How Can Banks Prepare For Open Banking?

How Banks Can Prepare for Open Banking

Open Banking is a banking initiative that was developed to improve dynamic market competition, stimulate innovation, and give end-users better and more convenient services. Through the use of APIs (“Application Programming Interface”), customers can grant consent to licensed third-party providers, to use their banking data to offer them with better products and services.

With new players like fintech companies and start-ups entering the market, consumers will have more options to choose from. It will undoubtedly affect the demand for banking products. Banks will have to improve their technologies and make efforts to ensure that their services are competitive in terms of price and customer experience. A little fear for the future of banks is obvious – they are unlikely to get down to discussions about the accessibility of Open API. Nevertheless, banks must evaluate some of the benefits that the implementation of Open Banking may bring through collaborating with API-based Fintechs.

In November of last year, Roland Berger published a focus report on Open Banking titled “Adapt Or Die? Why PDS2 Has So Far Failed to Unlock the Potential of Open Banking”. Prior to this study, they have recommended several steps of action that need to be taken by banks before confidently approaching Open Banking.

The 5 pre-steps recommended are:

  1. Going past the obvious reason of the bank ensuring regulatory compliance, banks need to have a sound strategy on how to leverage and monetize Open APIs. To do so, they must recognize that adopting an Open Banking approach will enable them to understand their customers and enhance their current products and service.
  2. Implementing “transformational” changes within the institution’s system takes time. Banks need a plan with a reasonable timeline to integrate all the various dynamic elements that will allow for a smooth transition. Therefore, to improve time-to-market banks need to adopt easy to plug-in solutions to accelerate their transition.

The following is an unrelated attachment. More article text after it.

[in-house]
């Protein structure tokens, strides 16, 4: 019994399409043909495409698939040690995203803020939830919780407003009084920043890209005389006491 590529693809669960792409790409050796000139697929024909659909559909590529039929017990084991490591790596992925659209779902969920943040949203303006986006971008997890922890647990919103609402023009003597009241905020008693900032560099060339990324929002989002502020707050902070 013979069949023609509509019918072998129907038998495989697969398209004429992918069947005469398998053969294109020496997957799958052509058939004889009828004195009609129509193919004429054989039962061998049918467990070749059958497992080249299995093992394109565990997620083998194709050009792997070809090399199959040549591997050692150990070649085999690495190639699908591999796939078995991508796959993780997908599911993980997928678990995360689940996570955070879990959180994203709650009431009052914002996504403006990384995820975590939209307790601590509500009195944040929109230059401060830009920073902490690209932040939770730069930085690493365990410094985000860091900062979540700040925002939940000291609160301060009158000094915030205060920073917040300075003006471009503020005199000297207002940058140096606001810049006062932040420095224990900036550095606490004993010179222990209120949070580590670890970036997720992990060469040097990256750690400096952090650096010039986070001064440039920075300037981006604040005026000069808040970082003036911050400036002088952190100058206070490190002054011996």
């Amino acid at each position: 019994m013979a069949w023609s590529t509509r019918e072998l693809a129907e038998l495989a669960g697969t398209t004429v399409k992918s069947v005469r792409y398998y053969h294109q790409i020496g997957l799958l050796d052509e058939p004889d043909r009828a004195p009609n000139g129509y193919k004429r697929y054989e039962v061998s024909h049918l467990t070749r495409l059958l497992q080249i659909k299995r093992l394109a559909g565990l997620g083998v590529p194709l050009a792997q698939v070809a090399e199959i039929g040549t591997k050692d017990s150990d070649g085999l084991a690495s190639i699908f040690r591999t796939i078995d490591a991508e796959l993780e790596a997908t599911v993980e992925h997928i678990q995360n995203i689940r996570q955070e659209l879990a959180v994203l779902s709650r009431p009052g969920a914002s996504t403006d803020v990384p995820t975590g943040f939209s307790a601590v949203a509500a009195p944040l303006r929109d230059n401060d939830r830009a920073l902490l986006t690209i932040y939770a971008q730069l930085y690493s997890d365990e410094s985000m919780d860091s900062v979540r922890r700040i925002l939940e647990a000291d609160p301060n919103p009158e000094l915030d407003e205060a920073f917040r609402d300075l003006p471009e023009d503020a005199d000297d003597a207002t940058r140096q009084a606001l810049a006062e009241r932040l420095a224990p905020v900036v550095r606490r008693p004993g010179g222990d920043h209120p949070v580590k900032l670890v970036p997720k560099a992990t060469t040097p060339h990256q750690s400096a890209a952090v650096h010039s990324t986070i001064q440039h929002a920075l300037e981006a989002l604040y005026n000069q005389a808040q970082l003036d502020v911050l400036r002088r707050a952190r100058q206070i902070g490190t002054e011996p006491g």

3. Banks need to identify their strategic assets, which will most likely require them to have a dedicated cross-organization team. What does this mean? Fundamentally, banks need to identify specific data assets – what they can add value to and where they can improve. This is done to allow for a wider scope of understanding of the organization to curate a strategic plan that optimizes development of their assets even further.
  4. Talk to your consumers and educate the public – a shift in consumer mindset would take time, hence when banks are going through significant changes, they need to make sure their consumers understand and are aware of the benefits that come with these changes.
  5. Develop your Open Banking customer service model now. This will help you plan to manage and resolve customer complaints effectively. Your response time and customer care commitments will be critical and differentiate you from others.
Banks will need to address the potential loss of revenue as the competition barriers are lowered due to new Open Banking use cases.  Change is rarely comfortable, but as market evolution around the world illustrates, the forces of change are inevitable. Banks are better served getting ahead of and defining the trend rather than waging a futile battle to repel it.

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